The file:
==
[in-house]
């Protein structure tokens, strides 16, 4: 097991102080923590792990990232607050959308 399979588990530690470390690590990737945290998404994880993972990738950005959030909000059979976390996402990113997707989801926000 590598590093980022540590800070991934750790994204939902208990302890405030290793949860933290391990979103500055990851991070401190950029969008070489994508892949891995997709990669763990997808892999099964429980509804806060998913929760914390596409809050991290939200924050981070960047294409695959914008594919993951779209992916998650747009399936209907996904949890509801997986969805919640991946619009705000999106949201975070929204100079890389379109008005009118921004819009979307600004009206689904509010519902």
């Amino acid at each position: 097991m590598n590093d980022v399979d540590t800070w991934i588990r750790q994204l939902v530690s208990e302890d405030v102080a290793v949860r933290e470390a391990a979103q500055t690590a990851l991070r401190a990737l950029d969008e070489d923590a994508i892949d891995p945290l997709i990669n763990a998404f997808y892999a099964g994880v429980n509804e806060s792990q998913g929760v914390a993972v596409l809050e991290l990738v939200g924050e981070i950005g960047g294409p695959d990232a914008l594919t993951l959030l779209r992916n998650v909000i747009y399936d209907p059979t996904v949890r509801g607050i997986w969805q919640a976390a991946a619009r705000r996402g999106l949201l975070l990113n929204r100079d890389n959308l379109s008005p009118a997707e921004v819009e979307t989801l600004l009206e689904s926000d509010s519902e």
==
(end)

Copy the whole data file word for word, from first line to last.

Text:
[in-house]
């Protein structure tokens, strides 16, 4: 097991102080923590792990990232607050959308 399979588990530690470390690590990737945290998404994880993972990738950005959030909000059979976390996402990113997707989801926000 590598590093980022540590800070991934750790994204939902208990302890405030290793949860933290391990979103500055990851991070401190950029969008070489994508892949891995997709990669763990997808892999099964429980509804806060998913929760914390596409809050991290939200924050981070960047294409695959914008594919993951779209992916998650747009399936209907996904949890509801997986969805919640991946619009705000999106949201975070929204100079890389379109008005009118921004819009979307600004009206689904509010519902």
């Amino acid at each position: 097991m590598n590093d980022v399979d540590t800070w991934i588990r750790q994204l939902v530690s208990e302890d405030v102080a290793v949860r933290e470390a391990a979103q500055t690590a990851l991070r401190a990737l950029d969008e070489d923590a994508i892949d891995p945290l997709i990669n763990a998404f997808y892999a099964g994880v429980n509804e806060s792990q998913g929760v914390a993972v596409l809050e991290l990738v939200g924050e981070i950005g960047g294409p695959d990232a914008l594919t993951l959030l779209r992916n998650v909000i747009y399936d209907p059979t996904v949890r509801g607050i997986w969805q919640a976390a991946a619009r705000r996402g999106l949201l975070l990113n929204r100079d890389n959308l379109s008005p009118a997707e921004v819009e979307t989801l600004l009206e689904s926000d509010s519902e």